If needed, many people can join us in the practice of listening to your suffering and despair. We know that listening like that is the deep practice of a Bodhisattva. Listening like that can help you feel better, and you have to join us in also listening to the other side, because the other side has suffered too.
Whether it is a couple, two ethnic groups, or two nations, the practice is the same. We begin with the practice of being peace. Imagine both sides of the war practicing walking meditation together peacefully. When I was in Davos, Switzerland, I proposed to all the political and business leaders to join me in the practice of walking meditation. It was very difficult because the conference was heavily guarded by the police. It was very difficult to organize a session of walking meditation like we do in Plum Village.
The practice of peace leads to deep vision, deep understanding. And only with deep understanding can we know where to go and where not to go. Globalization or not? Cloning or not cloning? Genetically modified food or not? All these things need lucidity, calmness and peace. So, big conferences like that should begin with the practice of calming, of being peace. Our century should be a century that is equipped with a spiritual dimension, if we want to get out of our present situation. The spiritual dimension should be there in the realms of politics, business, science, the family setting, in schools, in society - in every sector of social life.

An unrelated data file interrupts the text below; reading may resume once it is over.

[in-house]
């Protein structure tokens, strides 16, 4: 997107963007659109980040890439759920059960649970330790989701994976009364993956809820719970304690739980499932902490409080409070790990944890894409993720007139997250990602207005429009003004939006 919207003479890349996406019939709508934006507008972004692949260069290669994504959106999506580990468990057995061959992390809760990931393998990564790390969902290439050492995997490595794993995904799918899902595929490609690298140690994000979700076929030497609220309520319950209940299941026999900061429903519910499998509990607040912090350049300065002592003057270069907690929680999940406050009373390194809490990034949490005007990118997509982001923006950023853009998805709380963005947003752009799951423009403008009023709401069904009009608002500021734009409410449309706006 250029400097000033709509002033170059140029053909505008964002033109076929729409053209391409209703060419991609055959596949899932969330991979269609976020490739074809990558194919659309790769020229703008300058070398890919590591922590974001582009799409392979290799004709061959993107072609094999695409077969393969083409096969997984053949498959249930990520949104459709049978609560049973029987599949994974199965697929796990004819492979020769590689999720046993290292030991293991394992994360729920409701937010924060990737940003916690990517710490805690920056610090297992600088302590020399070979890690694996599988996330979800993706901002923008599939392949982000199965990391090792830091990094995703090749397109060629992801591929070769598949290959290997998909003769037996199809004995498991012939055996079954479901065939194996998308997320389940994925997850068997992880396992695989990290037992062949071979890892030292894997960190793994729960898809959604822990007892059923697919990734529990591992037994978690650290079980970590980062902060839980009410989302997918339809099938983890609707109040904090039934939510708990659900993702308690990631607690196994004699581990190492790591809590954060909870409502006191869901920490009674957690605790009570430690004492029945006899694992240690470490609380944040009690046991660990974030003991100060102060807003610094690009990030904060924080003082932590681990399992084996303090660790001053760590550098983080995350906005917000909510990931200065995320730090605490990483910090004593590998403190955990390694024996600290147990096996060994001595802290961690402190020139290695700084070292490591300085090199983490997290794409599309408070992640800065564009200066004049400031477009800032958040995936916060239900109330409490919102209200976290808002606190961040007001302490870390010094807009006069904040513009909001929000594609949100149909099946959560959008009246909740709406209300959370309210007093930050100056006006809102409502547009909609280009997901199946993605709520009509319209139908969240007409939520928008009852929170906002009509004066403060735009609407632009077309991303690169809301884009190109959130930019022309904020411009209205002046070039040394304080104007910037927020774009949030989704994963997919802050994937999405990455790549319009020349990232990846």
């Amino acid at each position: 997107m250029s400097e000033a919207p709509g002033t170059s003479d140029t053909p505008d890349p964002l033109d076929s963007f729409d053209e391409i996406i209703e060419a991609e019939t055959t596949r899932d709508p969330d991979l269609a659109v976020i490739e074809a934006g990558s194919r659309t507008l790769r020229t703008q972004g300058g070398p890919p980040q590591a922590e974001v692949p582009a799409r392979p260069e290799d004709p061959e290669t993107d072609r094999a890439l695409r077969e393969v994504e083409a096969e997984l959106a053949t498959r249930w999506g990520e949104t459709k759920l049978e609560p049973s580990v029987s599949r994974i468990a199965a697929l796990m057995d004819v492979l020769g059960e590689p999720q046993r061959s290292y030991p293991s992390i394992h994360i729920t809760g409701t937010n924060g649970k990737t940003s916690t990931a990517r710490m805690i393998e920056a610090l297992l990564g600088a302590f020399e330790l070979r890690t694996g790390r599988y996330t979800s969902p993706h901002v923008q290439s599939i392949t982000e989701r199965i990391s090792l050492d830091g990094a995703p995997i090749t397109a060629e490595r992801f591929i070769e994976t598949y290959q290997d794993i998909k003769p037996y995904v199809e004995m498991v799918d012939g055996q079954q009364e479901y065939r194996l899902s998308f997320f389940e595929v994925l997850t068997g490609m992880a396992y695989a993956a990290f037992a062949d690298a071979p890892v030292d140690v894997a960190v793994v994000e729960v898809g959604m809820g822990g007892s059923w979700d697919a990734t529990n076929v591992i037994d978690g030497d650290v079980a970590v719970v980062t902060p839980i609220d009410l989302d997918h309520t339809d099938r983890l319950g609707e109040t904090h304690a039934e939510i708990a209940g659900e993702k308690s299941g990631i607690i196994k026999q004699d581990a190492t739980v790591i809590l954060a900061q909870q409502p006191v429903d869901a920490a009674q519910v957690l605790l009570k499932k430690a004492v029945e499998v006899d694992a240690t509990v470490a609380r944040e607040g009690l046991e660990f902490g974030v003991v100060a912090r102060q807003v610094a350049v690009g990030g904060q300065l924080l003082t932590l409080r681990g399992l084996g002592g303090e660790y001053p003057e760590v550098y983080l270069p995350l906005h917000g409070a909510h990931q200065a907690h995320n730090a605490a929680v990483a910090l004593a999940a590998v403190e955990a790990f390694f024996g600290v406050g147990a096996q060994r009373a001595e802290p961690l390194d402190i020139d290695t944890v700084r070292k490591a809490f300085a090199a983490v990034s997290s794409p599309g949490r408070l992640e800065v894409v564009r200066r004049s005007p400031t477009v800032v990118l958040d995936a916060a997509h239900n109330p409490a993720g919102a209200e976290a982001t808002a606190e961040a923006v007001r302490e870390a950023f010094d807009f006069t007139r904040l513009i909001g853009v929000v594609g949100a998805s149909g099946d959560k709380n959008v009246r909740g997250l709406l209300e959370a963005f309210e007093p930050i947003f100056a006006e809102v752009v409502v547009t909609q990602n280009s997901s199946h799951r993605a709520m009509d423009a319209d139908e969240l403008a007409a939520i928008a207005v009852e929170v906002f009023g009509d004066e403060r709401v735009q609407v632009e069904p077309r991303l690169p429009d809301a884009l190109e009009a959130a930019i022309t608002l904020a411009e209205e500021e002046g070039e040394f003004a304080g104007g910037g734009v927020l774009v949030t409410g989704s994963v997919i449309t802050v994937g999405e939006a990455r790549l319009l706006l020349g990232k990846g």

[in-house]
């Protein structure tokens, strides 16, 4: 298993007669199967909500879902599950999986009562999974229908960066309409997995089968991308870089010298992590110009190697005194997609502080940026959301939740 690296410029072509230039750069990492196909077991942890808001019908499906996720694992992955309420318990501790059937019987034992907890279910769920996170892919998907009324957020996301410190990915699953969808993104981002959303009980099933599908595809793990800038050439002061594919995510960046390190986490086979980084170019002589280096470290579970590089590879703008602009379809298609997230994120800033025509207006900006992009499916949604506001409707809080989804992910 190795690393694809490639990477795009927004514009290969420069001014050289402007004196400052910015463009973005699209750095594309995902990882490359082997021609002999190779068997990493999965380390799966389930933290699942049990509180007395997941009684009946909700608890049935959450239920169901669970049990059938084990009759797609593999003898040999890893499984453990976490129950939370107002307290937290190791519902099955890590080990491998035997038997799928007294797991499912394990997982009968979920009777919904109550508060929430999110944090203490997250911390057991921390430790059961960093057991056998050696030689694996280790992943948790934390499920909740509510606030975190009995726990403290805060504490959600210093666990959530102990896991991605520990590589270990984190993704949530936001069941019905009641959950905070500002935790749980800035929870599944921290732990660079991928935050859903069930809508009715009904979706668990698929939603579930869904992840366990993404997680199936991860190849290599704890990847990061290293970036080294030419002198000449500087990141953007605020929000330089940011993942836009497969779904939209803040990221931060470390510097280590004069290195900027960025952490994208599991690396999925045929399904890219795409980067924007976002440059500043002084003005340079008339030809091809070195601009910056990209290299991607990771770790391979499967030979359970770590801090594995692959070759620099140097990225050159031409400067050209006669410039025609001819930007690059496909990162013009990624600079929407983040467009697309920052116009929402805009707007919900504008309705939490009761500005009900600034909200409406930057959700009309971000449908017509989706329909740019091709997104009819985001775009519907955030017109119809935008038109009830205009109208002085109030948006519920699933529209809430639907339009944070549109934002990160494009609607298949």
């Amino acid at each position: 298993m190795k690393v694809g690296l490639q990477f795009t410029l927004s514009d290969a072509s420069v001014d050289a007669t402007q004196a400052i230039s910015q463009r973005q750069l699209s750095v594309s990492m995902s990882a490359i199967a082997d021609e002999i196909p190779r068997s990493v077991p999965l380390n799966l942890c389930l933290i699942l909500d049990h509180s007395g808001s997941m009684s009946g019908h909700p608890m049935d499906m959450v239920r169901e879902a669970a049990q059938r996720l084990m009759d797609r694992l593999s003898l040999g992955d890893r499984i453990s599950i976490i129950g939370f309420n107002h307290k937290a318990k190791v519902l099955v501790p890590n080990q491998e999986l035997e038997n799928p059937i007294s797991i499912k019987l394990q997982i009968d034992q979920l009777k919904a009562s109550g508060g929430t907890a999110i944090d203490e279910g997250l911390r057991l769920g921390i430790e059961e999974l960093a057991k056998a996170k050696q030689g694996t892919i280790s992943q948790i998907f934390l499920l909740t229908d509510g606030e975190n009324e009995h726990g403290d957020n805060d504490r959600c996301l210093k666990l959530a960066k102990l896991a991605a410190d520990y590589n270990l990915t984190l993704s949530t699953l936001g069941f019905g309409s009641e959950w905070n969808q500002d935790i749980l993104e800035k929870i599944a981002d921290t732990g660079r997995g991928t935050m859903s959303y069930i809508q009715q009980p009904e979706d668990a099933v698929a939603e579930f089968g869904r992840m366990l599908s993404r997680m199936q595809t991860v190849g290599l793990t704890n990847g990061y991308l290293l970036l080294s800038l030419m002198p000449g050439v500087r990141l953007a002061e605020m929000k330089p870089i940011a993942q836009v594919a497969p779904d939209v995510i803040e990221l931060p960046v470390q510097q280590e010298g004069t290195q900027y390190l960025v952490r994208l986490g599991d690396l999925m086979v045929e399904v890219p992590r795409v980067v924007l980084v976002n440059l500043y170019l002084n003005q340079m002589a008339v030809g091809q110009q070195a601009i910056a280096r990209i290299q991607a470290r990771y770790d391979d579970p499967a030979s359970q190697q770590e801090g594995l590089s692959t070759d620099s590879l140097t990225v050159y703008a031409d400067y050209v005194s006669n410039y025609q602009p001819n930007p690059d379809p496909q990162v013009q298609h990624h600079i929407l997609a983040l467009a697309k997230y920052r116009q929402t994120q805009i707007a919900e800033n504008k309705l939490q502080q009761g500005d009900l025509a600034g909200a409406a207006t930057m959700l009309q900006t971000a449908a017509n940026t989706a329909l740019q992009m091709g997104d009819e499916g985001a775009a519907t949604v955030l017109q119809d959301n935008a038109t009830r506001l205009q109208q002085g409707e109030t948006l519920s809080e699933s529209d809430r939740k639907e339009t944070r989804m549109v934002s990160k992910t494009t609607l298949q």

We should not be in too much of a hurry to sit down and talk. We should practice mindful breathing, calming our mind, our feelings, our body. Together with the Sangha we should arrive at some kind of peace, and then we can sit down and begin to listen to the other person. We want to set up an example of this practice. And if our Israeli and Palestinian friends who are here succeed in that, we can report to the whole community that peace needs the practice of peace and not just intellect and strategies. Of course, we can speak about strategies for peace, but strategies are not everything. Compassion and deep understanding are the base. There is a small book on the practice of mindful breathing, available in many languages [Breathe! You Are Alive, Sutra on the Full Awareness of Breathing; Parallax Press]. It is very important to be able to put into practice the teaching of the Buddha in order to calm our body and our feelings and to restore peace within ourselves. Being peace is the very ground of doing peace.